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Case Studies - The Kennels, Sopley

Affordable housing contributions can knock applications on the head – but not always.

A creative solution from Foxley Tagg to a potentially costly problem.

The Kennels, Sopley.

At one of the HBR NEC Shows we were approached by a client who owned and farmed a smallholding, which historically formed part of a wider estate associated with a Manor House. On the smallholding stood a former Kennel building used to house hunting dogs which was in an isolated position away from the Manor House.

The current and only apparent use was as a store after an unsuccessful application for the conversion to a dwelling. The LPA outlined that conversion to a dwelling would be against policy and in addition, a contribution of £80k would be needed in relation to local affordable housing provision. Such a contribution would simply make the scheme unviable and as such an alternative approach was necessary.

It was established that, because the building was in a good state of repair, the Local Planning Authorities (LPA) polices would support the conversion of rural buildings but subject to the prioritisation of employment uses and without permission for any extension to the building.

After much thought and discussion Foxley Tagg introduced a new and alternative suggestion and the strategy turned towards the conversion of the building to holiday let accommodation with a small extension (previously outside LPA advice) to provide an office as part of the conversion to be used small holding business use.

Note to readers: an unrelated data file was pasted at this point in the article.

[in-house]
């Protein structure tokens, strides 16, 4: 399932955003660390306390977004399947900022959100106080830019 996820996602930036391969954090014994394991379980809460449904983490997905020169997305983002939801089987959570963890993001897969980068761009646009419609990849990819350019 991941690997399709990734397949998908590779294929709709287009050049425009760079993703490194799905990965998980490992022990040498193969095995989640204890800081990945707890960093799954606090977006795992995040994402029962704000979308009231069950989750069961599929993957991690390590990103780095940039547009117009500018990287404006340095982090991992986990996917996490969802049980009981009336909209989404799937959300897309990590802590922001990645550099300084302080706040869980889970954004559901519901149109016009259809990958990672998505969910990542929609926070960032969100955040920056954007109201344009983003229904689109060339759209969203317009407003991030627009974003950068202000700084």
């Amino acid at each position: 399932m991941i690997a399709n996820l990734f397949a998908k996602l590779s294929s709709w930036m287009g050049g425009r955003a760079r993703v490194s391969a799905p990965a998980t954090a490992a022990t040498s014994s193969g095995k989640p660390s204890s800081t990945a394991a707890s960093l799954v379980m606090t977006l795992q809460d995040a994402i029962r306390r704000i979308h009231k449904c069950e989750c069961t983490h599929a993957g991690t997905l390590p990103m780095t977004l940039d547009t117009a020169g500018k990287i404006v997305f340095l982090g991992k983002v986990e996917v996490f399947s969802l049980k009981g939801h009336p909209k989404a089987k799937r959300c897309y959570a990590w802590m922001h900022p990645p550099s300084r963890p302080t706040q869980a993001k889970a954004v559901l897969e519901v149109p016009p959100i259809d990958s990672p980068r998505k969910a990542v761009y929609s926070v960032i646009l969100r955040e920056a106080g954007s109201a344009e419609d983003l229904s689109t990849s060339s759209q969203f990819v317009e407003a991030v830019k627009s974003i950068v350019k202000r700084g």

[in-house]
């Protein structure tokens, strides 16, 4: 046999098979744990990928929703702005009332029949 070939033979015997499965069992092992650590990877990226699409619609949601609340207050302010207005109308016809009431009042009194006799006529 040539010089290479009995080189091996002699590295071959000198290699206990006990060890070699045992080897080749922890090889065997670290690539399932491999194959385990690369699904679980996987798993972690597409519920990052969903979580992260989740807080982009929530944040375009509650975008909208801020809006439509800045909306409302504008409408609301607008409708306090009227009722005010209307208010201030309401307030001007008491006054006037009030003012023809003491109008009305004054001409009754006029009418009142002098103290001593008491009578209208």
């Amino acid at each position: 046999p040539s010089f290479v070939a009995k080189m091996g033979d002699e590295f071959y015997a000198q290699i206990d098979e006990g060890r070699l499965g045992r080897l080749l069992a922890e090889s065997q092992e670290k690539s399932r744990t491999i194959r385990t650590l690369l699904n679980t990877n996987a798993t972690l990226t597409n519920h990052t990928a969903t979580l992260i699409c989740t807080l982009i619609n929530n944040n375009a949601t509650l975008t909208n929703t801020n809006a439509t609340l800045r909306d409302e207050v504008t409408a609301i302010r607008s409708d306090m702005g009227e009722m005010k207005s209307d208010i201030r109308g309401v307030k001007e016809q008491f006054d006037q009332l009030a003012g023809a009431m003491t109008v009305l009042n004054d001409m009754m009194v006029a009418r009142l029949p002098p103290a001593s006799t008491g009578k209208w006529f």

Foxley Tagg prepared the planning application and designs on this basis with special attention to maintaining the traditional vernacular and the historic linear nature of the building and to minimise the impact on the local setting.

Given the small scale nature of the Kennel and key historic features such as beams, retaining walls and railings, Foxley Tagg took great care and attention was needed in designing the internal layout so as to maximise space and light.

The design solution involved creating an open plan kitchen/diner and living space which opened out to a seating area in what was formerly the kennel runs. A new bathroom was added with a separate bedroom area created; all with vaulted ceilings too so as create a light and airy feel.
In addition, a separate but attached office space was created in a linear formation, so that the extension is not obvious when viewing the building as finished. The office has been provided to support the small holding but also to assist with the operation of the holiday let i.e. storage given the constraints on internal space.

Much to everyone’s delight the LPA’s Conservation Team and the Planning Officer were happy that the proposals to retain the character and nature of the historic building, the extension was, although outside policy, modest and supported the employment function. The application was therefore permitted by Officers with the conversion now complete and ready and provides a bespoke and unusual holiday retreat.

The benefits of good planning go beyond the application, sympathy with the environment and creativity are hallmarks of the value that professional advice can bring.

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